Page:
During a recent work session of the Buckeye Valley school board July 7, design firm OHM went over plans and preconstruction matters for the district’s two new elementary buildings.
“They will be getting the site ready this fall for construction,” said Andrew Miller, Buckeye Valley superintendent. “We’re looking to break ground in January or February.”
Miller said the district wants to hold a back-to-school night with the hope of getting the two communities involved in a contest to name their buildings.
The district’s goal is to complete the project in time for the 2018-19 school year, Miller said.
Construction of the new elementary buildings was made possible by passage of a $31.25 million bond issue last November.
Earlier this year, the district discontinued the pre-K program for the 2016-17 school year. The district was not able to meet requirements of the state’s “Step Up to Quality” system.
District officials told parents and the school board they would look into a program model offering both a pre-K class and all daycare at a school board meeting in May.
“I did some research a couple of months ago,” said Miller. “We weren’t able to find a model that would fall under one license.”
Miller said the district did add another one-to-one special needs peer program. Each special needs child is paired with a student. “We added another special needs-peer model,” Miller said. “I feel good where we landed on that, we were able to accommodate those who want to be a part of that.”
In another matter, Miller said he is still awaiting guidelines on serving transgender students.
Earlier in this year, the U.S. Department of Education and Department of Justice addressed transgender students’ rights May 13 in a letter to school districts across the nation, ordering that districts allow students to use facilities according to the gender with which they identify. The directive from President Barack Obama’s administration says that schools that refuse to comply and accommodate transgender students with rest rooms and locker rooms could lose federal aid, according to the Associated Press.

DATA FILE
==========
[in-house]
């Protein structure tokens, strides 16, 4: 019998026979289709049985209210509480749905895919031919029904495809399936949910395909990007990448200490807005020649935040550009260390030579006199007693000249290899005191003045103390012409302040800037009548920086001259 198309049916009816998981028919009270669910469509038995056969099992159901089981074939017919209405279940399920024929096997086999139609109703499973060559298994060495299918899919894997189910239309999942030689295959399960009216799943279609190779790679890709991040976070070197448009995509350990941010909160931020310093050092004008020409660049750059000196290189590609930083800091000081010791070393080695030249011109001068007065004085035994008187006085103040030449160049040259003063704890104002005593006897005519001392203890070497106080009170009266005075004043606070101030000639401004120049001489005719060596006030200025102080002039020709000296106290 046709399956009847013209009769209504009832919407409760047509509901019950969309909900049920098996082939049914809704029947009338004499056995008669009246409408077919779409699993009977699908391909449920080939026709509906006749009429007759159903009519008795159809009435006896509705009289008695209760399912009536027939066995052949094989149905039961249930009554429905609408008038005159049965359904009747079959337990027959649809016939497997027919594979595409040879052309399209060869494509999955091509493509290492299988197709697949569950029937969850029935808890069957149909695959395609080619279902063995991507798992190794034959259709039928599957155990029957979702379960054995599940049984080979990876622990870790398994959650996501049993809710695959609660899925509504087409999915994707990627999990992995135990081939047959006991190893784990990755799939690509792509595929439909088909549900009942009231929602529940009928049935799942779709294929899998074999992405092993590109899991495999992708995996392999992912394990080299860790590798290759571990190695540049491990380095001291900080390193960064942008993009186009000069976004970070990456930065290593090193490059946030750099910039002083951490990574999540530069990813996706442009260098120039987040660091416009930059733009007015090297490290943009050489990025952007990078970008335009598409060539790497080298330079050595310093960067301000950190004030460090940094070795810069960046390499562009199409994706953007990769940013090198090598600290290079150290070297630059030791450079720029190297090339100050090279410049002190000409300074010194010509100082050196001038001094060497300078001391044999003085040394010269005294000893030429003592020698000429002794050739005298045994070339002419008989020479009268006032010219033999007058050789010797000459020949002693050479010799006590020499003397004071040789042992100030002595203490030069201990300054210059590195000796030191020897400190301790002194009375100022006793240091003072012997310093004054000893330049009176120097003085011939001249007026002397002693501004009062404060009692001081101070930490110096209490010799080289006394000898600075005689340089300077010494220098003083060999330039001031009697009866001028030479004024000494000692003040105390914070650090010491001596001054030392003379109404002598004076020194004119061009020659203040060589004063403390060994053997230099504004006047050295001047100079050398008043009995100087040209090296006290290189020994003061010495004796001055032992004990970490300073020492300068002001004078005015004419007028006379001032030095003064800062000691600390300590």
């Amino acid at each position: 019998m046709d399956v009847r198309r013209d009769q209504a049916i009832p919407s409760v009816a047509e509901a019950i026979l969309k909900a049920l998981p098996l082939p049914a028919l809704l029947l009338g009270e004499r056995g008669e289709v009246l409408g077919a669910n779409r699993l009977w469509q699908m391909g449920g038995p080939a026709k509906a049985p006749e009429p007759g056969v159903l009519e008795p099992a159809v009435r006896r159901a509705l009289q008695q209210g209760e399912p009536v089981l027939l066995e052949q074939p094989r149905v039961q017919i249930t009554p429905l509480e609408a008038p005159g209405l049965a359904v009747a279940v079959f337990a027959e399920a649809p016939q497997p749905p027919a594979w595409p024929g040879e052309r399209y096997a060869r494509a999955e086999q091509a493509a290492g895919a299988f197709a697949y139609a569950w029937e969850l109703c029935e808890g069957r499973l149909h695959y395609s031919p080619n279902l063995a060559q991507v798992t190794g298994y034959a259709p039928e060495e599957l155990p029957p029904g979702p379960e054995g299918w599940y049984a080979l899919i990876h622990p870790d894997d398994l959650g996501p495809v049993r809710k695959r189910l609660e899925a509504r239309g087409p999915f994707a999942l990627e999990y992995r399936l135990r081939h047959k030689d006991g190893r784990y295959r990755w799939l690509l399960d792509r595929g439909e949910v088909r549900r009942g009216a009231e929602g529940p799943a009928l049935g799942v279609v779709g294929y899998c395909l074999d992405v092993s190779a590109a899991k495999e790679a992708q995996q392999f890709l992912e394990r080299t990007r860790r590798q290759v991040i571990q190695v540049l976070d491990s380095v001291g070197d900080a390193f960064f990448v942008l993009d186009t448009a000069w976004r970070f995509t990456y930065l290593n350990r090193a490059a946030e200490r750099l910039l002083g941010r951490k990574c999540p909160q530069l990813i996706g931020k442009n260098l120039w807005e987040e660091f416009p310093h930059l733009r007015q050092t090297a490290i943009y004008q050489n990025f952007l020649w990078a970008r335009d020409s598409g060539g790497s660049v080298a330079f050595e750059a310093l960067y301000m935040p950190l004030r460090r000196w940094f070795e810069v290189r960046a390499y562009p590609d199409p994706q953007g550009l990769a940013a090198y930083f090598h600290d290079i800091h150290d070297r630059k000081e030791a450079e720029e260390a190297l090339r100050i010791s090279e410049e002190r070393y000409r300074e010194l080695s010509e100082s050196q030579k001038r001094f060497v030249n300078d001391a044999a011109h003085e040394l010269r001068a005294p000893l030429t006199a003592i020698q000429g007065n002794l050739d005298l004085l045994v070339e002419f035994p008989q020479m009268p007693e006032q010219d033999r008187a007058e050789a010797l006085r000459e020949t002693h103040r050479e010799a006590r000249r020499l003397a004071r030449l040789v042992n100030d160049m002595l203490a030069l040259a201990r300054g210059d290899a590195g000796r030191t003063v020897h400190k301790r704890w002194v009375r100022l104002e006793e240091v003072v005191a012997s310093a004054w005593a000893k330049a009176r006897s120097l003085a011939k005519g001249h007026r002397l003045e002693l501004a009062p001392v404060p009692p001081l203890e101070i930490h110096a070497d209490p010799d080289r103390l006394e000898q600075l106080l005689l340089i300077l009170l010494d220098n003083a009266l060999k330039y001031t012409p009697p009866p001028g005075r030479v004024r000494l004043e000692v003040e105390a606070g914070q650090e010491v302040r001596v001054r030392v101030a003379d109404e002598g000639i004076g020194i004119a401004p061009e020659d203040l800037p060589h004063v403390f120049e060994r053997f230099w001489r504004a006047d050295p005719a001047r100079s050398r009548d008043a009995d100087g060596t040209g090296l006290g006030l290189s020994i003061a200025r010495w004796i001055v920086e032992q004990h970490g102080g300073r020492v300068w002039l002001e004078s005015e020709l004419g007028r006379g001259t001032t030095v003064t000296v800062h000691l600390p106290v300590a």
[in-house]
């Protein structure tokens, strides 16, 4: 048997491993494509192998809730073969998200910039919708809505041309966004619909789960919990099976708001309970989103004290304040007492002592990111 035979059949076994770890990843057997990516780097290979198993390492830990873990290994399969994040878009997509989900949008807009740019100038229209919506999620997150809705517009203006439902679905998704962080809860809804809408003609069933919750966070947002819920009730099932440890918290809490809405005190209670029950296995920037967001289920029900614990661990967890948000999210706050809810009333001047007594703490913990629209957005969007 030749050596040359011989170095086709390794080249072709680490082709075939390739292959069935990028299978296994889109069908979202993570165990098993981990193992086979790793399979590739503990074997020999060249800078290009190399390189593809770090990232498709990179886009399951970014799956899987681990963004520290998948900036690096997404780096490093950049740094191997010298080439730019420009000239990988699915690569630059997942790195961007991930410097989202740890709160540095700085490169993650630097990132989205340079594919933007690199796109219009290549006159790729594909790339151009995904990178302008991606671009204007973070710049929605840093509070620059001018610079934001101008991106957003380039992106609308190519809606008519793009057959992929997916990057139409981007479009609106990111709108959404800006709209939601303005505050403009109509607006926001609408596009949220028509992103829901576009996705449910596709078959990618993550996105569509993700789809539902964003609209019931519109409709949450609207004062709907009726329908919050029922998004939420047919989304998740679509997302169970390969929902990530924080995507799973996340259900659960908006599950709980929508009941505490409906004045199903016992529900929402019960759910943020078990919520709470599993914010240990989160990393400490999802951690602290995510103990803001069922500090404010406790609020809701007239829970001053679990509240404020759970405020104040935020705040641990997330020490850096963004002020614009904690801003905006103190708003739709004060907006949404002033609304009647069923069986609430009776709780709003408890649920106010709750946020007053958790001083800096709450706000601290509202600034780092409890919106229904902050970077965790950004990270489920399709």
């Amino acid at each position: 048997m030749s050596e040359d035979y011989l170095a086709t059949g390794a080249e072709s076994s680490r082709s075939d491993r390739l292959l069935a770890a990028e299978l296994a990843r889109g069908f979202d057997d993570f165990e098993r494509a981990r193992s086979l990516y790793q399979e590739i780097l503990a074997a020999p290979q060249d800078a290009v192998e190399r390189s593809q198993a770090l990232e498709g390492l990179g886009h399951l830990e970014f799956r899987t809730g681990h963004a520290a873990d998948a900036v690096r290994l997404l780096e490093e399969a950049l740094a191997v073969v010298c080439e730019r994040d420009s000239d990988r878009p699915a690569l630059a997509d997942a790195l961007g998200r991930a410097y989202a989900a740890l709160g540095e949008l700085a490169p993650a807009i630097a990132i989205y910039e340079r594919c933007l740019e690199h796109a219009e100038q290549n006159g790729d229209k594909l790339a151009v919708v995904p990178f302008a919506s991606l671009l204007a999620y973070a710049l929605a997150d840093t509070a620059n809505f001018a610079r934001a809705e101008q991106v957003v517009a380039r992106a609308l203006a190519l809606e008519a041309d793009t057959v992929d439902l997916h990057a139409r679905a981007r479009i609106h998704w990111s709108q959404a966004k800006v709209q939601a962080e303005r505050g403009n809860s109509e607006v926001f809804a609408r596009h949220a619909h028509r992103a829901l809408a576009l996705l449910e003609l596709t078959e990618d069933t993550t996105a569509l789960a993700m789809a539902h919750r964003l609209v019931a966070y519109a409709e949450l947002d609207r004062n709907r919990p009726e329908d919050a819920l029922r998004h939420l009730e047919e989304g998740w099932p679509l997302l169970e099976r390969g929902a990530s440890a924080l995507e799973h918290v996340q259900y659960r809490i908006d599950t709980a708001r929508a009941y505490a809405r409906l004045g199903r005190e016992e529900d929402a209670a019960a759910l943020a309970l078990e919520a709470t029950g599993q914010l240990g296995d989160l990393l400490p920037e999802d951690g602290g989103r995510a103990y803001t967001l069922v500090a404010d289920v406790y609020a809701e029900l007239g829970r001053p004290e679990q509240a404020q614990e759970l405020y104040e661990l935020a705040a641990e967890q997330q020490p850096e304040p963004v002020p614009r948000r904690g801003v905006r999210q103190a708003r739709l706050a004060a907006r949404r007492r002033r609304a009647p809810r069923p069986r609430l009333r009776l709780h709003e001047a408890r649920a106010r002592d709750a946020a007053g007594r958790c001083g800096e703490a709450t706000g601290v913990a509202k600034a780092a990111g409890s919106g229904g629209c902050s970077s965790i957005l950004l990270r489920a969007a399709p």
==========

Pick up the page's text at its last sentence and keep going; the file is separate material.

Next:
Miller reported to The Gazette the district has a “handful of transgender students.”
Before school let for the summer, Miller said he was hoping for more guidance in the matter. “We’re hopeful over the summer for specific guidance from the courts, legal counsel or the Ohio Department of Education,” he said.
Now that school is close to starting, Miller hasn’t been given any other guidance. “To my knowledge there have been no new updates from the Ohio Board of Education,” Miller said. “We plan to check with our attorney, but no new guidelines.”
“We’ll go with the current practice of letting kids use the unisex bathroom,” Miller said. “From our end, it has worked out really well, but it would be nice to get some clarity from the courts.”
D. Anthony Botkin may be reached at 740-413-0902 or on Twitter @dabotkin.